Ronnie Drew,
The Humour is on Me Now
(Dolphin, 1999)

Ronnie Drew seems to have been around forever. The gravelly voice, the grey beard and the humour are fixtures in the minds of all who love good folk and traditional music of Ireland.

On this 1999 release, The Humour is on Me Now, he teams up with Mike Hanrahan of Stockton's Wing as producer and a gathering of the finest instrumentalists to bring us a CD that should grace any collection worth its salt. He neatly repackages those old, overdone songs we all too often dismiss with new works to make us think.

Johnny Duhan's "Always Remember" is a classic example of the latter. It reminds us of the darker side of life but advises us to remember the sun as well. Maire Breathnach plays a fantastic fiddle on this with Martin O'Connor on accordion, among others.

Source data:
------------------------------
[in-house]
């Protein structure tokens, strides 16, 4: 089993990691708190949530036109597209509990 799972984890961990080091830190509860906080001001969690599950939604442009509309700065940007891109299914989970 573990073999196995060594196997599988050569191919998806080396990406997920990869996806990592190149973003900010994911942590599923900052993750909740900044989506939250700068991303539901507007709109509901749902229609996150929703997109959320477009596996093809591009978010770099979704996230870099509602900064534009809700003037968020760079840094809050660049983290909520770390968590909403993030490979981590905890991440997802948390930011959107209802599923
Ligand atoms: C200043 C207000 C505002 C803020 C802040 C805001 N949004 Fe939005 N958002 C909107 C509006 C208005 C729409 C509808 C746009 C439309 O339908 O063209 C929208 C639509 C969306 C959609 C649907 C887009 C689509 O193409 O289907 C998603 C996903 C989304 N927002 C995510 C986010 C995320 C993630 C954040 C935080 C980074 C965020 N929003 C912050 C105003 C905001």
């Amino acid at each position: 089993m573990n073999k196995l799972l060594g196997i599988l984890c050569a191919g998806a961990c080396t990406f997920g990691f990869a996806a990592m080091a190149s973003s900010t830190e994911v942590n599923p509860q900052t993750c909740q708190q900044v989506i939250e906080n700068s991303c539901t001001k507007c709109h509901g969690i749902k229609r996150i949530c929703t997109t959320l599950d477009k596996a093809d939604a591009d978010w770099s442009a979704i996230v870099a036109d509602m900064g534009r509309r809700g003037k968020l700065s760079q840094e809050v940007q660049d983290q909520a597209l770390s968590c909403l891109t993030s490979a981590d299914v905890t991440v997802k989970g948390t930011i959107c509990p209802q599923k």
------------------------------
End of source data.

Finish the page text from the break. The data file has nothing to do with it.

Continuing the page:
Ronnie has a great affinity with poets and playwrights, and he features a number of them on the album. Sean O'Casey's "Since Maggie Went Away" is followed by his "Red Roses." Later, we get a poem from that twinkle-eyed Kerryman, Brendan Kennelly, called "Clearing a Space," and then the big poem turned folk hit, "Raglan Road," from the pen of Patrick Kavanagh.

The latter-day poet Shane McGowan is represented by the haunting tale of famine graves on "The Dunes." It is seldom better performed than by Ronnie right here. Among the older songs getting a fresh and most welcome reprise are the title track as well as "Courtin' in the Kitchen" and "The Black Velvet Band."

Listening to these songs, we are reminded of the writing genius that permeates our music. The phrasing, the descriptions and the humour put many a modern writer to shame. Forget that they may have been overdone in the past. Listen as if you had never heard them before, and I bet you will be pleasantly surprised.

Mike Hanrahan penned the final track on offer here called "We Had It All," and it sums up this wonderful album.

by Nicky Rossiter
5 August 2006